Last Updated July 7, 2021 7/7/2021

14 Best Summer Vacations in Arizona

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Arizona is a lot more than desert, or the Grand Canyon. It’s got plenty of eye-popping destinations that make it ideal for a summer vacation, from Sedona’s red rocks to historic mining towns where spirits are said to often linger, along with luxurious resorts with gorgeous pools and opportunities for pampering spa treatments. If you need some ideas, these are the state’s best destinations for a summer vacation.

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Grand Canyon
Grand Canyon, Arizona

Grand Canyon

One of the top destinations in the U.S. can’t be overlooked either. The Grand Canyon is up to a mile deep, 18 miles wide and stretches for 277 miles and while you could simply head to one of the South Rim overlooks, hiking is really the thing to do here with everything from easy treks to challenging multi-day hikes. The Rim Trail is one of the most popular as it’s easily accessible with many possible starting points. To get away from the crowds, head to the North Rim or the remote Havasu Canyon region, home to famous Havasu Falls and stunning turquoise pools. When the heat gets too intense, they can provide a swim of a lifetime, surrounded by the surreal scenery.

Sedona
Red rock formations surrounding Sedona

Sedona

Two hours north of Phoenix, Sedona enjoys a more mild climate. It’s known for its magnificent red rock formations and its mysterious vortexes, swirling centers of energy that is said to be conducive for meditation, healing, and reconnecting with nature.  As such, you’ll find plenty of New Age shops in town, along with art galleries featuring paintings of this stunningly beautiful area. It’s a place ripe for outdoor adventure, with opportunities for Jeep tours, mountain biking, and hiking, or even yoga on the rocks.

Lake Powell
Antelope Canyon reflection in Lake Powell

Lake Powell

A man-made reservoir on the Colorado River, Lake Powell sits on the border of Arizona and Utah, created when the construction of Glen Canyon Dam caused flooding of the Glen Canyon. Today it’s one of the most popular destinations in the state, providing opportunities for fun on the water and enjoying pristine beaches. Many come to rent a houseboat and spend their nights floating, although there are plenty of things to enjoy during the day no matter where you stay in this desert oasis, including water skiing, swimming, and fishing.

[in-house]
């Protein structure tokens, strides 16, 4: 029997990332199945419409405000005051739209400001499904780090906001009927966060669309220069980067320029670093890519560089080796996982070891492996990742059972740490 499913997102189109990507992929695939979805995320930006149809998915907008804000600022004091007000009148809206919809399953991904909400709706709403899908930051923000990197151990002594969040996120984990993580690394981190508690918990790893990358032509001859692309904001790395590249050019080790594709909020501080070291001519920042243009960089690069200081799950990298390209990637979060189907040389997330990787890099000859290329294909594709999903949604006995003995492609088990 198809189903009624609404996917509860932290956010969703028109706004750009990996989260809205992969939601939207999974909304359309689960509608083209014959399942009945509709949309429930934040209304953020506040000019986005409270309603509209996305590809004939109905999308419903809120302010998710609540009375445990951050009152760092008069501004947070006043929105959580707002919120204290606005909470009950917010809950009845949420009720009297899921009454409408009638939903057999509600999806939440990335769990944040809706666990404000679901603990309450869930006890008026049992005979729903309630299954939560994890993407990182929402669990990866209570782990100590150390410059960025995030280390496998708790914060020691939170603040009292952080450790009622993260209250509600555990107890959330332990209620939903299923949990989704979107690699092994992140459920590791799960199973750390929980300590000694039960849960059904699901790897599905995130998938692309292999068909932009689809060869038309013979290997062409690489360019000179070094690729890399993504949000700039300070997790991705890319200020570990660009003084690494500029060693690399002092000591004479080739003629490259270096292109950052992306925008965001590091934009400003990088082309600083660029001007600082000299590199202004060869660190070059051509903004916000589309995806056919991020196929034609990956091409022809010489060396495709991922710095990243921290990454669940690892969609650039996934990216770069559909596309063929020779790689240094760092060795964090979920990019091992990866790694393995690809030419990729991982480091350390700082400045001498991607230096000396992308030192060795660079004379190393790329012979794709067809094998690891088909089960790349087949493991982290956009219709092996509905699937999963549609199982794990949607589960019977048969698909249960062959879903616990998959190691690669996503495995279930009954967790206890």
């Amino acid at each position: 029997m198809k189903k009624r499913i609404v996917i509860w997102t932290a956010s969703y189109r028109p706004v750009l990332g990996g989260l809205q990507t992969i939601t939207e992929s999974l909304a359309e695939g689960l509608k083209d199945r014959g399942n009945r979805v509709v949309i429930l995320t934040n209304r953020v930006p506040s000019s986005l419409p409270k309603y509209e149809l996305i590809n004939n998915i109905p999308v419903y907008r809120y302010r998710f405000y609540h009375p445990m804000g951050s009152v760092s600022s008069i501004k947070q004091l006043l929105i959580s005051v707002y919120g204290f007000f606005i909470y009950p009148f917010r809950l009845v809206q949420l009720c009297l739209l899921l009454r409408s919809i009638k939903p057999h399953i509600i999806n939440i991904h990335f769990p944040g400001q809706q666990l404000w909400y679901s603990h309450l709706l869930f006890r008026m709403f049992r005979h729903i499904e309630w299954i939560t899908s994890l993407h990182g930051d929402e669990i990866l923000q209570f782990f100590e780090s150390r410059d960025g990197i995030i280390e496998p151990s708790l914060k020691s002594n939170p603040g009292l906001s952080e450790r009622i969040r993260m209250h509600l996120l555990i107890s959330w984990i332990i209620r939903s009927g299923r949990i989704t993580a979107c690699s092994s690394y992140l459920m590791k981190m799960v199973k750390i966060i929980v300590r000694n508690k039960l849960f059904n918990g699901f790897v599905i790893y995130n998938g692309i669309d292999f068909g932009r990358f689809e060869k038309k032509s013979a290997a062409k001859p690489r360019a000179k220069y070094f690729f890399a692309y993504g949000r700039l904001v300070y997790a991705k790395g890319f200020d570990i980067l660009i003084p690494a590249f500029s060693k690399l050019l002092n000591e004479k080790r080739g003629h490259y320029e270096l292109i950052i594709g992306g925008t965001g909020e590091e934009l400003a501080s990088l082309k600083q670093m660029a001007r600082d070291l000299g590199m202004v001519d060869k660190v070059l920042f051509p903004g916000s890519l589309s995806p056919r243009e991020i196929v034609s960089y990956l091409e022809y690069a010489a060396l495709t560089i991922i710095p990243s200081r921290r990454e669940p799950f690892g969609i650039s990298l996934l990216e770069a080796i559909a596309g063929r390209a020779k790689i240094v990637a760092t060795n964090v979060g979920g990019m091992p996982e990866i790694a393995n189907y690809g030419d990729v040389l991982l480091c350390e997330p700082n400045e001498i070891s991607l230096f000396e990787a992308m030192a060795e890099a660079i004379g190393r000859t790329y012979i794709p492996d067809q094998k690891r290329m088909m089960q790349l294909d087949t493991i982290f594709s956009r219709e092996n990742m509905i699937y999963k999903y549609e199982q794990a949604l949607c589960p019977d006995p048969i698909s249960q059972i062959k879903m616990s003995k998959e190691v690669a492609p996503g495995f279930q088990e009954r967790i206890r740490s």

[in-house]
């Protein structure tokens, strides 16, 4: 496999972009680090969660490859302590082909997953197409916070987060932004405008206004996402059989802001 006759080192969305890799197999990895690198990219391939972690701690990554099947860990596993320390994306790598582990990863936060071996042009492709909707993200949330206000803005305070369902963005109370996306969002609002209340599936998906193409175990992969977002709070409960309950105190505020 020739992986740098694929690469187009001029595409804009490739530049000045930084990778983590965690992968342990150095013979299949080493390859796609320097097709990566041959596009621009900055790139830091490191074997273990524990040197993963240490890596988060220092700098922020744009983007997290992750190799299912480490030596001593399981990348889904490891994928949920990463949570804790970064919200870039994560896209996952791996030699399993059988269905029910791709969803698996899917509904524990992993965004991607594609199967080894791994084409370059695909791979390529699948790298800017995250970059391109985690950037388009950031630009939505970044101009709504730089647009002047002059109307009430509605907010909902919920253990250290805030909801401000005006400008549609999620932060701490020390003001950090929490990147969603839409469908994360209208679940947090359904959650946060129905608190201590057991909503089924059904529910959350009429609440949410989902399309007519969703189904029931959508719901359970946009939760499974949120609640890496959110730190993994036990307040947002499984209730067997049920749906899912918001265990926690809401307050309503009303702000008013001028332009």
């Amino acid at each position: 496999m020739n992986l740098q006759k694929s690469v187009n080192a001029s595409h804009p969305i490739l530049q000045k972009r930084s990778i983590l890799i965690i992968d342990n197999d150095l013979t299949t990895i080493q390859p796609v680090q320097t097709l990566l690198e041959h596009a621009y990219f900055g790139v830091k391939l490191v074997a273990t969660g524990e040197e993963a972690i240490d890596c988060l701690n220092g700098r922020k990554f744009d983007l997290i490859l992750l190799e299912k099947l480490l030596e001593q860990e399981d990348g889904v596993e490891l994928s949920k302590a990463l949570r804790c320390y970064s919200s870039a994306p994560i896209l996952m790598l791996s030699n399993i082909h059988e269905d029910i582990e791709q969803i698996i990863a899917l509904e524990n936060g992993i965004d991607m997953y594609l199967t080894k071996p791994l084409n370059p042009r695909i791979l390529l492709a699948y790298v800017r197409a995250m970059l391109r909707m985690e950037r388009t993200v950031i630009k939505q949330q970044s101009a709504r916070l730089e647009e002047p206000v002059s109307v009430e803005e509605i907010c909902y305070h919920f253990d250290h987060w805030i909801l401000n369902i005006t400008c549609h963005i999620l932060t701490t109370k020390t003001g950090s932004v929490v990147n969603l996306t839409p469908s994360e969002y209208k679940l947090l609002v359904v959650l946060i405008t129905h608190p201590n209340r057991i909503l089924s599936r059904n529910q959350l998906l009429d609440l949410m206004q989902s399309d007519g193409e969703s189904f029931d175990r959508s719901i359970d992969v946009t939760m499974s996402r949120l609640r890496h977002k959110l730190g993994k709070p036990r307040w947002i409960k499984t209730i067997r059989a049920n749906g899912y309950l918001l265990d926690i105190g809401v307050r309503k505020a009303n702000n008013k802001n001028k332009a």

Lake Havasu
View of Lake Havasu from London Bridge

Lake Havasu

Lake Havasu is one of Arizona’s favorite lake destinations, with many visiting in the summer to enjoy boating, swimming, and fishing. It’s also famous for its London Bridge, with the original arriving from the U.K., delivered piece by piece in the late 1960s. While it draws plenty of tourists from around the globe, the lake itself is the place where Arizonans often come to beat the heat.

Superstition Mountains, Apache Junction
Superstition Mountains, Arizona

Superstition Mountains, Apache Junction

Located just east of Phoenix, from a distance the 2,000-foot-high red cliffs of the Superstition Mountains look rather unhospitable. But they offer a wide range of activities for a fun weekend or week-long getaway, from hiking to horseback riding, just be sure and bring the sunscreen and plan to stay hydrated. Outdoor activities are best in the early morning or evening hours. One can even come to search for the Lost Dutchman’s Goldmine, which was buried here according to legend. People have been seeking it at least since 1892 and some have even died. Visitors can also enjoy everything from short, easy strolls in the desert to strenuous climbs to dramatic volcanic peaks while watching for wildlife like coyotes, bobcats, and black bears, as well as learn more about the gold at the Superstition Mountain Museum.

Flagstaff
San Francisco Peaks near Flagstaff

Flagstaff

Located in northern Arizona, Flagstaff is a small mountain town where you can enjoy the fresh, cool air and the scent of pine trees. While the historic downtown offers locally-owned shops, galleries, and restaurants to explore, it’s all about the outdoors here. In the summer and well into the fall, hiking, climbing, mountain biking, disc golf and boating are all popular. With the Grand Canyon being about a 90-minute drive away, it’s also possible to visit the national park on a day trip from here.

Jerome
driving into Jerome, Arizona

Jerome

The small town of Jerome, founded in the late 19th-century, was once a booming town with a population of 15,000, mostly made up of residents who hoped to strike it rich in the copper mines. It sits on Cleopatra Hill overlooking Verde Valley in northern Arizona, enjoying a cooler climate. It nearly disappeared after the mines closed down but today’s it’s a state park and America’s largest ghost city. Beyond the allure for ghost hunters, it has lots of charms with an artistic appeal and steep, winding streets lined with independent shops, wine bars, eateries, and ruins from its past, like the famous traveling jail. From here, one can easily access hiking trails in the forested Woodchute Wilderness just a few miles west or explore the ancient cliff dwellings at Montezuma Castle about a 40-minute drive southeast.